Operational Principles

  • Quality of Care: All interventions for reproductive health should be made available with the highest standard of quality and safety, and services should be delivered according to

    evidence-based best practices. Addressing providers’ needs and community views, particularly those of women, on the quality of service provision is key to ensuring improved quality and increased access and utilization.

  •   Continuum of Care: All women have a right to the best possible care before and during pregnancy, childbirth and the postpartum period at all levels of the health system, as appropriate for each woman’s or newborn’s needs. These levels range from the household to the first service level, and to the higher-level service site. Primary care should be strongly connected to a referral system in order to effectively manage life-threatening complications. This continuum of care encompasses the life-cycle of the woman, from adolescence to the birth of her own child.
  •   An Integrated Approach: Comprehensive services are made available to all, especially to women and newborns, integrating maternal and newborn care, birth spacing and family planning, nutrition, immunization, child survival, prevention and treatment care of malaria, sexually transmitted and HIV infections, and other aspects of primary health care. Because of the close links between the different aspects of reproductive health, interventions in one area are likely to have a positive impact on the others. Existing services will be strengthened and used as entry points for new interventions, looking for maximum synergy.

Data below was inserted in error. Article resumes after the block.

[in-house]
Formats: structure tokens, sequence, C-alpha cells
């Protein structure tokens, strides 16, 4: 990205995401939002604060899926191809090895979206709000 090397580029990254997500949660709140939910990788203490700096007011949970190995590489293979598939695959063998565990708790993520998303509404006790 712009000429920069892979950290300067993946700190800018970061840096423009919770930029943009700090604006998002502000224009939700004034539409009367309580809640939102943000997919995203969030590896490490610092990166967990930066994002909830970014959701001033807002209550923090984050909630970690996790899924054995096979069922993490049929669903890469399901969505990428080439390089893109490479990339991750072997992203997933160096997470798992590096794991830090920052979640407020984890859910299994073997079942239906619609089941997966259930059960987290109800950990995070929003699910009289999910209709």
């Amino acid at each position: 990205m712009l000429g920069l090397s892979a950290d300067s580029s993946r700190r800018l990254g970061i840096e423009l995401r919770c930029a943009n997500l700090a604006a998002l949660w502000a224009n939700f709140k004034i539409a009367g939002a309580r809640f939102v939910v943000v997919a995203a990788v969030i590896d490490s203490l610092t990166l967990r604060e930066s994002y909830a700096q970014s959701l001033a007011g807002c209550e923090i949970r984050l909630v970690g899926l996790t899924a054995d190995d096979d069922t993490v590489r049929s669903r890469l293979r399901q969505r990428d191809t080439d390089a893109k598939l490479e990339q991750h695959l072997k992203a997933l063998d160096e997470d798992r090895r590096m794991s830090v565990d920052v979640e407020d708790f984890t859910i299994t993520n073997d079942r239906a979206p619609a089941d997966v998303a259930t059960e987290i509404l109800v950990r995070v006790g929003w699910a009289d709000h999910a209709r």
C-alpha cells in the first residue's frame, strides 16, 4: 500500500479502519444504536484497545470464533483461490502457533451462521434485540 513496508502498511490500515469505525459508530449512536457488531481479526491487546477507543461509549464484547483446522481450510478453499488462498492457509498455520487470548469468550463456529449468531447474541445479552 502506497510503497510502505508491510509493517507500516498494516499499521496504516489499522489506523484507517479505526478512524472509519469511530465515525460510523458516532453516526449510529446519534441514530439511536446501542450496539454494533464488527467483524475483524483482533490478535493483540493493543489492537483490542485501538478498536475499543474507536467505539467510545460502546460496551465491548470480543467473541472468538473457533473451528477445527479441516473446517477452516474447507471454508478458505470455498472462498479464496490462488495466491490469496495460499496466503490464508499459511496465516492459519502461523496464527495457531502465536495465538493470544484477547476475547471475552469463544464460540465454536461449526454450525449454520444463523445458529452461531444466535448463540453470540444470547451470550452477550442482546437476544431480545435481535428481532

•   Ownership, Partnership and Responsibilities: Goals, objectives and strategies are commonly agreed upon and pursued by the government and their partners, and supported by the international community through coordinated actions and activities determined by national plans. The BPHS and EPHS are two key examples.
  •   Good Governance, Peace and Security: These elements are vital components of a sustained effort to improve the health of all people, including the health and survival of mothers and their newborns, and are especially relevant to the country.
  •   Sustainability through Technical and Financial Capacity Building: Financial and technical self-reliance is a target for the government and partners working collectively, with ongoing development of infrastructure.
  •  Policies and Strategies Based on Evidence and Best Practices: The choice of policies, strategies and practices is informed by research findings, surveillance, monitoring and evaluation, need assessments, economic analysis, and the sharing of lessons learned and other available evidence-based norms and standards.